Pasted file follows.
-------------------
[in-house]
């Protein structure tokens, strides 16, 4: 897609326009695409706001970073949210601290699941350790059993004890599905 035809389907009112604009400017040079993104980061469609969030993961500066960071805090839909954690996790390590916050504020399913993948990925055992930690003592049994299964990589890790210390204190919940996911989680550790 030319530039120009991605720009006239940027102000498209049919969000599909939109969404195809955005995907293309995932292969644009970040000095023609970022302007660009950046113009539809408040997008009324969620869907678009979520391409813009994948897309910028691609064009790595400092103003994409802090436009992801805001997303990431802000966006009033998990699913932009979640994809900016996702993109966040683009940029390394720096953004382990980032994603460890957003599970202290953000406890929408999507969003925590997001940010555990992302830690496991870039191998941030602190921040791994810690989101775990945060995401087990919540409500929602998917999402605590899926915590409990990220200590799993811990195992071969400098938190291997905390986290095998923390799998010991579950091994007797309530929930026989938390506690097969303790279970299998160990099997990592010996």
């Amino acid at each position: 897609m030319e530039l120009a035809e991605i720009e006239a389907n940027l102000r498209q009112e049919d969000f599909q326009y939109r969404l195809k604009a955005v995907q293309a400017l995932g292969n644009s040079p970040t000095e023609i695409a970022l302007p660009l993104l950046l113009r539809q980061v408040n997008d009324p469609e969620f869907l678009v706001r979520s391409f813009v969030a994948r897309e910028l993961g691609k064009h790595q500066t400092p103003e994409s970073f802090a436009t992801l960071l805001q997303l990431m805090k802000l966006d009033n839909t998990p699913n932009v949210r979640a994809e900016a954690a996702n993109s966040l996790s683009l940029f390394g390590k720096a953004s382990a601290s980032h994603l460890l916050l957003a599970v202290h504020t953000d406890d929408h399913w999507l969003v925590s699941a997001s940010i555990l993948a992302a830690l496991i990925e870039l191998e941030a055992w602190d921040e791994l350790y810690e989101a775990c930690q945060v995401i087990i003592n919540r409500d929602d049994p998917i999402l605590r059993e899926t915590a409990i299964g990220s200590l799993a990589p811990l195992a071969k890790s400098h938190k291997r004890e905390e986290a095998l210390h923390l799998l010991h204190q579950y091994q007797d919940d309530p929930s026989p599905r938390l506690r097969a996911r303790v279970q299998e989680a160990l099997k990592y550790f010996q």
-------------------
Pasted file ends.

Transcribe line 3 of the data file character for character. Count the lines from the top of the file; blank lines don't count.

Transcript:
């Amino acid at each position: 897609m030319e530039l120009a035809e991605i720009e006239a389907n940027l102000r498209q009112e049919d969000f599909q326009y939109r969404l195809k604009a955005v995907q293309a400017l995932g292969n644009s040079p970040t000095e023609i695409a970022l302007p660009l993104l950046l113009r539809q980061v408040n997008d009324p469609e969620f869907l678009v706001r979520s391409f813009v969030a994948r897309e910028l993961g691609k064009h790595q500066t400092p103003e994409s970073f802090a436009t992801l960071l805001q997303l990431m805090k802000l966006d009033n839909t998990p699913n932009v949210r979640a994809e900016a954690a996702n993109s966040l996790s683009l940029f390394g390590k720096a953004s382990a601290s980032h994603l460890l916050l957003a599970v202290h504020t953000d406890d929408h399913w999507l969003v925590s699941a997001s940010i555990l993948a992302a830690l496991i990925e870039l191998e941030a055992w602190d921040e791994l350790y810690e989101a775990c930690q945060v995401i087990i003592n919540r409500d929602d049994p998917i999402l605590r059993e899926t915590a409990i299964g990220s200590l799993a990589p811990l195992a071969k890790s400098h938190k291997r004890e905390e986290a095998l210390h923390l799998l010991h204190q579950y091994q007797d919940d309530p929930s026989p599905r938390l506690r097969a996911r303790v279970q299998e989680a160990l099997k990592y550790f010996q």